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Islamic Laws Simplified

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Islam is the final religion that Allah legislated and sent Prophet Muhammad (s) to explain its rulings to people. The laws of Islam are derived from the Quran, Hadith, and Sunnah. In this article on Islam4u, we will discuss the frameworks of Islamic laws.

What Constitutes Islamic Laws

Every act that one performs has a special Islamic law. In other words, there is no act that does not have a law pertaining to it. The acts one performs can have five rulings:

1. Mubah (neutral)

2. Wajib (obligatory)

3. Haram (prohibited)

4. Mustahabb (recommended)

5. Makruh (disliked)

Mubah: Neither Wajib, Haram, Mustahabb, or Makruh

Mubah acts do not entail any punishment if performed. However, if they are performed with a Godly intention, they bring reward. Mubah acts include things such as eating and drinking, sleeping, walking, and any act that is performed without a sinful intention. Sometimes, mubah acts become haram and prohibited acts. For example, eating food that is obtained through unlawful means is a sin, or casting a lustful glance at a non-mahram is a sin, to name a few. Moreover, some mubah acts may be classified as time-wasting activities that one could substitute for other productive activities. If one wastes too much time performing mubah acts such that they hinder one from doing other productive activities, it will negatively affect one’s religious life.

For example, if someone spends most of his time watching TV or using their smartphone, they will be wasting their time, which they could instead use to do other useful and recommended activities such as reading the Quran, saying dhikr, or even visiting their parents and relatives. In general, any act that is neither haram, makruh, mustahabb, or wajib is classified as mubah. Things that are mubah are many. As a general rule of thumb, it is said that everything is mubah unless it is proven otherwise.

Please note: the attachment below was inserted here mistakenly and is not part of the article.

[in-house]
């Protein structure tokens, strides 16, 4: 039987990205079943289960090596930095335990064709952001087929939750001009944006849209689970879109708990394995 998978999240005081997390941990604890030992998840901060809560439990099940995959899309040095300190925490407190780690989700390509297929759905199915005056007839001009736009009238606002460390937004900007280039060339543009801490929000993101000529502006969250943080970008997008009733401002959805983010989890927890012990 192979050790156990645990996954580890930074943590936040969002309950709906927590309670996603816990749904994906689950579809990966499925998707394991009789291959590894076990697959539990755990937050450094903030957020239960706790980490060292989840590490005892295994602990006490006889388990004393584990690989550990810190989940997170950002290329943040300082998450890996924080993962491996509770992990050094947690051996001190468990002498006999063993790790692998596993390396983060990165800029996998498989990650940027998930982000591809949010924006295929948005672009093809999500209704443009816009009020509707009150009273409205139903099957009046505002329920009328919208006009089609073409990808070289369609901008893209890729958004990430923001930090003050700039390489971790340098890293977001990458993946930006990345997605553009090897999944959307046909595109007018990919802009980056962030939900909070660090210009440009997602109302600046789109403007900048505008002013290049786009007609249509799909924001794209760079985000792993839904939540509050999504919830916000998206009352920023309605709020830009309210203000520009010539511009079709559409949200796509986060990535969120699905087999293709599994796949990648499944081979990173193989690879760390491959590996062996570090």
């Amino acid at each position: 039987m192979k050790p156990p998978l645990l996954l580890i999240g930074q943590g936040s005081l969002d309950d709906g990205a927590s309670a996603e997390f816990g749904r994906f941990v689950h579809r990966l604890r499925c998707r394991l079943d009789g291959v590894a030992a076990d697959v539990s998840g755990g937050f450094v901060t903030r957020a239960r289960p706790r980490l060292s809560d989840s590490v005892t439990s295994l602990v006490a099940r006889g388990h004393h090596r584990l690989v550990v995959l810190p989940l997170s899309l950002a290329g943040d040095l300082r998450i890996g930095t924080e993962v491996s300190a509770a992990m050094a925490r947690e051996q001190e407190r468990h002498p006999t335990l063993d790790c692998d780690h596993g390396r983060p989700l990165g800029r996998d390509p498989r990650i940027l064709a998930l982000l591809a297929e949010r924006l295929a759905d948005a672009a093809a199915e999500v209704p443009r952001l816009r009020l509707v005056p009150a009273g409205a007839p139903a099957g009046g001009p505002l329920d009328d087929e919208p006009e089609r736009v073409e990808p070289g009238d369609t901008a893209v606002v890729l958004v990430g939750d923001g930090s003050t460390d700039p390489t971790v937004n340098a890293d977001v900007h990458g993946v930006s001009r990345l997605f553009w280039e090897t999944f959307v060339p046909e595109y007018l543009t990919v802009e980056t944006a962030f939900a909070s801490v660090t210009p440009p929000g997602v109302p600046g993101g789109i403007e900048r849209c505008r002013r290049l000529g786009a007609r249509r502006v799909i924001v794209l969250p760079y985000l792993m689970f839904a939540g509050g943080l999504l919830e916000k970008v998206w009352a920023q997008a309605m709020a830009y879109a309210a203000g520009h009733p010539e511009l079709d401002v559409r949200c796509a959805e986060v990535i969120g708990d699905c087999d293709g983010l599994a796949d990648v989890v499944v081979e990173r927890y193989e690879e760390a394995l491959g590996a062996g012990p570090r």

Wajib or Obligatory Acts

Wajib acts are part of the religious duties that all Muslims must fulfill. Our Sharia has told us what acts are obligatory. Some of them are as follows:

1. Prayer

Prayer is the most important obligatory act that all other acts depend on it. It is known as the pillar of religion. Every Muslim must perform their prayers within the specific timeframe that has been determined by Allah. Anyone who fails to perform their prayer has sinned, especially if done on purpose. If one misses their prayer unintentionally, one must make up for it and ask Allah to forgive them for missing their prayer. For more information about prayer, please read the article “Salat in the Quran.”

2. Zakat

Zakat, which literally means purity or growth, is a special Islamic tax that must be paid to purify one’s wealth. If one does not pay the zakat, one’s wealth and possessions will be “impure” and the money used to buy things with which to eat will negatively affect their spirit. There are two kinds of zakat: obligatory and recommended. The recommended zakat is known as sadaqah, or the alms one gives to the poor. Obligatory zakat entails nine items. They are:

1. Wheat

2. Barley

3. Dates

4. Raisins

5. Gold

6. Silver

7. Camels

8. Cows

9. Sheep

There are special conditions concerning how these nine items require one to pay their zakat. Another obligatory zakat is the Zakat al-Fitrah, which is paid before the Eid al-Fitr prayer. For more information on the laws concerning zakat, click here.

3. Khums